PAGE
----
That’s a bold statement, isn’t it? Is it true? I don’t know that you’ll never lose your job as a DBA – I’ve known folks who have – but it seems to me that the data in a company will be there even after the company shrinks, folds, gets bought out and whatever else happens to it. And it seems to me that the Database Administrator is the one closest to the data. So if I were picking a career (and I have), it seems that the DBA role is a pretty good one to bet on.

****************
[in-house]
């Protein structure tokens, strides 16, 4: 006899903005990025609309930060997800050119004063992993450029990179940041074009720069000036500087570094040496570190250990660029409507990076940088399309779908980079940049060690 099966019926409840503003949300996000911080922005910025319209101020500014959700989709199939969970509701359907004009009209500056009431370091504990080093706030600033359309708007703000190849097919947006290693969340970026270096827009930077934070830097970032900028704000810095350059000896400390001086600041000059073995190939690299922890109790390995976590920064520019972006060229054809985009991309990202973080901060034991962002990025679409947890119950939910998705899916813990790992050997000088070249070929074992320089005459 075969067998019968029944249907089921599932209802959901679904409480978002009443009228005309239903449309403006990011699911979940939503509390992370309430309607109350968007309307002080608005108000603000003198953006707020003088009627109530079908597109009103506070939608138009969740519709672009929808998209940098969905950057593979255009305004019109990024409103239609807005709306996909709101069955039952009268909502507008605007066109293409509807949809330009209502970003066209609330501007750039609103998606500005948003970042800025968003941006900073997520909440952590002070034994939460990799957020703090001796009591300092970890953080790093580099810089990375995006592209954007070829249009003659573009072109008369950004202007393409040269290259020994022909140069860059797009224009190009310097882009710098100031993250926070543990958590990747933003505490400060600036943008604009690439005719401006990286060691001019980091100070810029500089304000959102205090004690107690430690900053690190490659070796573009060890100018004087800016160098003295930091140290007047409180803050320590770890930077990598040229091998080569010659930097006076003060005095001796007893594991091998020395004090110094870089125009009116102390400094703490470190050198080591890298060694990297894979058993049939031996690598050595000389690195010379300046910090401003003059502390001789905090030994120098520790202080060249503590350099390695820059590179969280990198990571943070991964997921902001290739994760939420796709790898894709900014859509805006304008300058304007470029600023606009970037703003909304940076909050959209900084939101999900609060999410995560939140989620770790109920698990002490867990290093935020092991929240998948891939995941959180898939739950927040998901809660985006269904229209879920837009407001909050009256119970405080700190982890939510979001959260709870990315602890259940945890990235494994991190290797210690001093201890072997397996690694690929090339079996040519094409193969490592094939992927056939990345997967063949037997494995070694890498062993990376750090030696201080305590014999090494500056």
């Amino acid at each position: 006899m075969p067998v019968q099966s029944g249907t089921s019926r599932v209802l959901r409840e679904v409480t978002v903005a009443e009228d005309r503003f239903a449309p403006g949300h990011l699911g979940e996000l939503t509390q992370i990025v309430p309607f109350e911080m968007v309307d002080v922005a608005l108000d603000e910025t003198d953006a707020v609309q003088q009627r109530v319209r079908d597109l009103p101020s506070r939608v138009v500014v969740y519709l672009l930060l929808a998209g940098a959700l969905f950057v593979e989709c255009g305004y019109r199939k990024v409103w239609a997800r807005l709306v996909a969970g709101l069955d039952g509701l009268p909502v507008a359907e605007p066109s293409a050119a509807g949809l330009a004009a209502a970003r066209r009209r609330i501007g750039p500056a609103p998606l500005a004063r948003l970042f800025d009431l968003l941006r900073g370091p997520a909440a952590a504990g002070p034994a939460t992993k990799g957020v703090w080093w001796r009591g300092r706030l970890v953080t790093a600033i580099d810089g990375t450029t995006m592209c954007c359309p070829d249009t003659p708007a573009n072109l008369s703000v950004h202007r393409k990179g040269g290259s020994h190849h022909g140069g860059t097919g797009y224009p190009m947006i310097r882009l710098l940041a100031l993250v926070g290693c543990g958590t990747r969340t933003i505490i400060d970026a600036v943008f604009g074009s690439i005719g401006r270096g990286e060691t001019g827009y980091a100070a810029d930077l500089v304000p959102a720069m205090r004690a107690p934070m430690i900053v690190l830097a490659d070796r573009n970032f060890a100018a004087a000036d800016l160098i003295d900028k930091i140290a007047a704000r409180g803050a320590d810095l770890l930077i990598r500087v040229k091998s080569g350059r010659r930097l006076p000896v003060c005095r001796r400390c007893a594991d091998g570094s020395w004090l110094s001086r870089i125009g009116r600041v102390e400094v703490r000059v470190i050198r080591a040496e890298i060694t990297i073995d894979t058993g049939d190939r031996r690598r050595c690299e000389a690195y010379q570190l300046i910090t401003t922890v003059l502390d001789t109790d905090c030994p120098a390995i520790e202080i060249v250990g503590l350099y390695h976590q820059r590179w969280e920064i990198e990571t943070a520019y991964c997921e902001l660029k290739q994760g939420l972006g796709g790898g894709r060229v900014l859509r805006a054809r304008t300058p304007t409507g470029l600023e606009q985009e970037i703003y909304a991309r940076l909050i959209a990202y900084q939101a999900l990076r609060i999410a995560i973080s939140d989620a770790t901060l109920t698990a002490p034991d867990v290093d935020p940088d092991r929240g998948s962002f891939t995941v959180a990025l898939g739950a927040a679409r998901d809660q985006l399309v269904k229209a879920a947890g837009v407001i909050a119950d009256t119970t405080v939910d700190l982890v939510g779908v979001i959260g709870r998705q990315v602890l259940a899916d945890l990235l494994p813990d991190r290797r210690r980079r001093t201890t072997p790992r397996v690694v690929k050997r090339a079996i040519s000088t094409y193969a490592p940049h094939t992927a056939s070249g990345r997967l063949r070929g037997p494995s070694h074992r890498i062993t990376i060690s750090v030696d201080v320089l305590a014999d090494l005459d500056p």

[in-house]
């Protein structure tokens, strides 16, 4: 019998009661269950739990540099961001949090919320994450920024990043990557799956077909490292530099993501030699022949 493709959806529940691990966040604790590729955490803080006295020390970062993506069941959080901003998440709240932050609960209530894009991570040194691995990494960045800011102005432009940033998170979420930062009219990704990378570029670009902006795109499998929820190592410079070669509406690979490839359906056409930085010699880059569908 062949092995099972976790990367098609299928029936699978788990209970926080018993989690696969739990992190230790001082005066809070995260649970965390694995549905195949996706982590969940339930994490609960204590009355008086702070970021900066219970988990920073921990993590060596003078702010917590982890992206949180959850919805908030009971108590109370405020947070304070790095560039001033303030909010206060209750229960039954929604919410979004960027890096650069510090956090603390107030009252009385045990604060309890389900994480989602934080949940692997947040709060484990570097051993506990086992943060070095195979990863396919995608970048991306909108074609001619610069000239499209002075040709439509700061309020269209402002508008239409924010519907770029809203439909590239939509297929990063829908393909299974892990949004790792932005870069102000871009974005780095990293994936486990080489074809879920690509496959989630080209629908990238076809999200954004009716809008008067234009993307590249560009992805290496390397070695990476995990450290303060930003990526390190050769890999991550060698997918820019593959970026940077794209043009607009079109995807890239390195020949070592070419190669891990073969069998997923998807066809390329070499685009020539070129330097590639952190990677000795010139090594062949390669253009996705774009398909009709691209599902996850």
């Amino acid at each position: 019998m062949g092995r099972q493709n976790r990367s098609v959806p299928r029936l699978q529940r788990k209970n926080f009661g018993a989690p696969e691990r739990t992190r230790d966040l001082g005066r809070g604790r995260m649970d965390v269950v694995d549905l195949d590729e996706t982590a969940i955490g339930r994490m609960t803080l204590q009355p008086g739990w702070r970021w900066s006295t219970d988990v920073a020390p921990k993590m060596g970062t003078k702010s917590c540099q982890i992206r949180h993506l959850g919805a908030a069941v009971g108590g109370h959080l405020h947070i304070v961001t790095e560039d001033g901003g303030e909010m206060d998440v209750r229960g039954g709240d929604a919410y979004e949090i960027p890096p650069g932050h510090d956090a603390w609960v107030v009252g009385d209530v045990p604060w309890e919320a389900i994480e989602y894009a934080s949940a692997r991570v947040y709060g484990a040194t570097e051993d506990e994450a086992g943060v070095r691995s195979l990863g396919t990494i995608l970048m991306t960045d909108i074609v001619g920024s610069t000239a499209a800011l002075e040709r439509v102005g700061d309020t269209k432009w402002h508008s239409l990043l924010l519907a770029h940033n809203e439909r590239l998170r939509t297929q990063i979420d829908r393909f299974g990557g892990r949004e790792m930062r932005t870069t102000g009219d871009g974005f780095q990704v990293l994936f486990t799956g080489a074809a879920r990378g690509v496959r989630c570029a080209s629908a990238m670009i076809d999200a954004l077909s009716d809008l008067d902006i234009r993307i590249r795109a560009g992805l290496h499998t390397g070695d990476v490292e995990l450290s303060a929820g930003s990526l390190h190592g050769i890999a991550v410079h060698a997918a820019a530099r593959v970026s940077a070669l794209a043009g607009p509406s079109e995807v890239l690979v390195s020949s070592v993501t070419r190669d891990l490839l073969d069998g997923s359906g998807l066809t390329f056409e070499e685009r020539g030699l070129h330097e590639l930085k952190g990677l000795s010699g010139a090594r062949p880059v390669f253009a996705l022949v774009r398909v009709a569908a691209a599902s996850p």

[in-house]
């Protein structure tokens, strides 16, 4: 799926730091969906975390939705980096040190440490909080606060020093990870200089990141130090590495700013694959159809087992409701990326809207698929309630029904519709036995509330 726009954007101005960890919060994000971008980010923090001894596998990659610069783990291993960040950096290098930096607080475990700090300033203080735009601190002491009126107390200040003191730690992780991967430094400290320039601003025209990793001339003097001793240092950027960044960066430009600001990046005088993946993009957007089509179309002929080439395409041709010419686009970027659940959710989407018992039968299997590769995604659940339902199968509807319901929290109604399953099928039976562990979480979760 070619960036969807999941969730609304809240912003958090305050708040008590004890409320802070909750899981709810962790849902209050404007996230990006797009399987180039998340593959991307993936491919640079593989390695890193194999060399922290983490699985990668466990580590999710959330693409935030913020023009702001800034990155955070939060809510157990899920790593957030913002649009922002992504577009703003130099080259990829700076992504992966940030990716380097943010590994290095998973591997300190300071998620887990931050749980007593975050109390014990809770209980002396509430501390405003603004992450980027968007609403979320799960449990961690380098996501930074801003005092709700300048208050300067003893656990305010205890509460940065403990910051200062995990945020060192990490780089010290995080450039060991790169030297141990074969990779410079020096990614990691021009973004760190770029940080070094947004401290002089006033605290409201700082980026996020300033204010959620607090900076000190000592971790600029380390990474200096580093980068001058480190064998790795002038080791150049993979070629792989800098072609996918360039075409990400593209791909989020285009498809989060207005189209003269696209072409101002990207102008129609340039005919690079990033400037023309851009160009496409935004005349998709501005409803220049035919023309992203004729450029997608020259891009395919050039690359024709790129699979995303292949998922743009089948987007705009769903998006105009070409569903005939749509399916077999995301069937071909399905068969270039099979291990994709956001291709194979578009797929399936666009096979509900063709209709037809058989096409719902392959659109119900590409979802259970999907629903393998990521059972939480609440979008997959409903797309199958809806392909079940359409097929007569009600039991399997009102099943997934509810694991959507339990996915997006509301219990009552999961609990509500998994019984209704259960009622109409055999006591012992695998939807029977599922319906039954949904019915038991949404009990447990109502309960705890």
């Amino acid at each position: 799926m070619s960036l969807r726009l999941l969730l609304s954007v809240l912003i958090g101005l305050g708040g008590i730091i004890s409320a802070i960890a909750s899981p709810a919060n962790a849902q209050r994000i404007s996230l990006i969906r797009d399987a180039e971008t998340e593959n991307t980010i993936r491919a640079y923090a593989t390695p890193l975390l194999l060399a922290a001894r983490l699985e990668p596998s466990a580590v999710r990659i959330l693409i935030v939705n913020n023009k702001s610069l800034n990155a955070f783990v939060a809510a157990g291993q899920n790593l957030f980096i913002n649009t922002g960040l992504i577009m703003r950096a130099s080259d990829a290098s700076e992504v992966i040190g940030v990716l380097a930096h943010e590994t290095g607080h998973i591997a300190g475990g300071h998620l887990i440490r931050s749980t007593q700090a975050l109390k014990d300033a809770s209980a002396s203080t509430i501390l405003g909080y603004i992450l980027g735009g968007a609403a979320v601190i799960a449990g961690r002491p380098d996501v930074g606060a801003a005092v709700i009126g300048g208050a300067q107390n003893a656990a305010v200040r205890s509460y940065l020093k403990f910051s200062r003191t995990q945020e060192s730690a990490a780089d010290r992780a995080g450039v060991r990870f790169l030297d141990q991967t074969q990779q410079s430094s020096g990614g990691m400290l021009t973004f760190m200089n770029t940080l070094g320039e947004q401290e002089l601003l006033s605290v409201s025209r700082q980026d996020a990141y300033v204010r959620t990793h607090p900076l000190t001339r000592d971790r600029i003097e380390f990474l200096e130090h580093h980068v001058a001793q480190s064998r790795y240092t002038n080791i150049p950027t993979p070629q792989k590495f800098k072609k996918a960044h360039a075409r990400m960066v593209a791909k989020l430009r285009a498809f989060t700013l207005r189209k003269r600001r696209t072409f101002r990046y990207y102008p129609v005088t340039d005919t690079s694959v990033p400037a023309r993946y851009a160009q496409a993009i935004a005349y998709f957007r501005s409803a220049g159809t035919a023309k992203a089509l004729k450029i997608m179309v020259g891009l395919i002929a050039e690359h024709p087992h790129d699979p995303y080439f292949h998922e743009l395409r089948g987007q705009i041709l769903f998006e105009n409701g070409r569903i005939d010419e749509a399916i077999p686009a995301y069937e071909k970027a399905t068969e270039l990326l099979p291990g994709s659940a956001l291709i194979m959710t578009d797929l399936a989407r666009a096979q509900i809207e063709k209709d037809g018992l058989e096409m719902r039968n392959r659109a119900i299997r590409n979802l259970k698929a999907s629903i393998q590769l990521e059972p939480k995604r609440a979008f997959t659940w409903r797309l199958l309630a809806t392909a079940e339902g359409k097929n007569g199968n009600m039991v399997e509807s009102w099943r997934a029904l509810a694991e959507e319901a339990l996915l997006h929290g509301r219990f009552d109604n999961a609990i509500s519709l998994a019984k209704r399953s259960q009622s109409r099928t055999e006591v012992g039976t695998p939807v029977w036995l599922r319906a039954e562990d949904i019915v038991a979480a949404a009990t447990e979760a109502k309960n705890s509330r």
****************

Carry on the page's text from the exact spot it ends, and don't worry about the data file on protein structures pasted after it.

Now, that doesn’t mean that if you can spell DBA you’ll be instantly hired and never fired. You have to be good at what you do, and work hard at it. This means that during tough times you need to find a way to do two things: be good at your job, and add value to what your company.
How does that relate to manageability in SQL Server? Well, take some time, dig in to whatever version of the software you have, and learn which features can make your system faster/better/cheaper. Then read up on the newer versions, and see if they can make your system faster/better/cheaper. If you do a good job, and add value to your company, you’ll be worth keeping around – no matter what the economy does.